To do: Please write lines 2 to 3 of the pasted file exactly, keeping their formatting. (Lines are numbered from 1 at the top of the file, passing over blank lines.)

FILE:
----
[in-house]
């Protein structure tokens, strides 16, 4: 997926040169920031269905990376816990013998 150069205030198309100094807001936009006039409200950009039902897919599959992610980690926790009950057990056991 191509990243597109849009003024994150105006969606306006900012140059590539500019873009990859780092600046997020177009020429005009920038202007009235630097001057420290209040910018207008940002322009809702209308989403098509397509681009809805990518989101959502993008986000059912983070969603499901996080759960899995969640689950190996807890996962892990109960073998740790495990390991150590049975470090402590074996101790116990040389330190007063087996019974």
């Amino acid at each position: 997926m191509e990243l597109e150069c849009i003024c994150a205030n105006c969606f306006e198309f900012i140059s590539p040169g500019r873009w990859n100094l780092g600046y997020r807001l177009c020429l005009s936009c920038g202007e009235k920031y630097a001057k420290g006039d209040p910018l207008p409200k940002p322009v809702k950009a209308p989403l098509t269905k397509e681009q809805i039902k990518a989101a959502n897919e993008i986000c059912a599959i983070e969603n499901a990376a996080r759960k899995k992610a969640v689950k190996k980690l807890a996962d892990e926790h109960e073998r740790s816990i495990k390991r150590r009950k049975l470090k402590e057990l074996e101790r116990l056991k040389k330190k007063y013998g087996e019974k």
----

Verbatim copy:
């Protein structure tokens, strides 16, 4: 997926040169920031269905990376816990013998 150069205030198309100094807001936009006039409200950009039902897919599959992610980690926790009950057990056991 191509990243597109849009003024994150105006969606306006900012140059590539500019873009990859780092600046997020177009020429005009920038202007009235630097001057420290209040910018207008940002322009809702209308989403098509397509681009809805990518989101959502993008986000059912983070969603499901996080759960899995969640689950190996807890996962892990109960073998740790495990390991150590049975470090402590074996101790116990040389330190007063087996019974």
């Amino acid at each position: 997926m191509e990243l597109e150069c849009i003024c994150a205030n105006c969606f306006e198309f900012i140059s590539p040169g500019r873009w990859n100094l780092g600046y997020r807001l177009c020429l005009s936009c920038g202007e009235k920031y630097a001057k420290g006039d209040p910018l207008p409200k940002p322009v809702k950009a209308p989403l098509t269905k397509e681009q809805i039902k990518a989101a959502n897919e993008i986000c059912a599959i983070e969603n499901a990376a996080r759960k899995k992610a969640v689950k190996k980690l807890a996962d892990e926790h109960e073998r740790s816990i495990k390991r150590r009950k049975l470090k402590e057990l074996e101790r116990l056991k040389k330190k007063y013998g087996e019974k």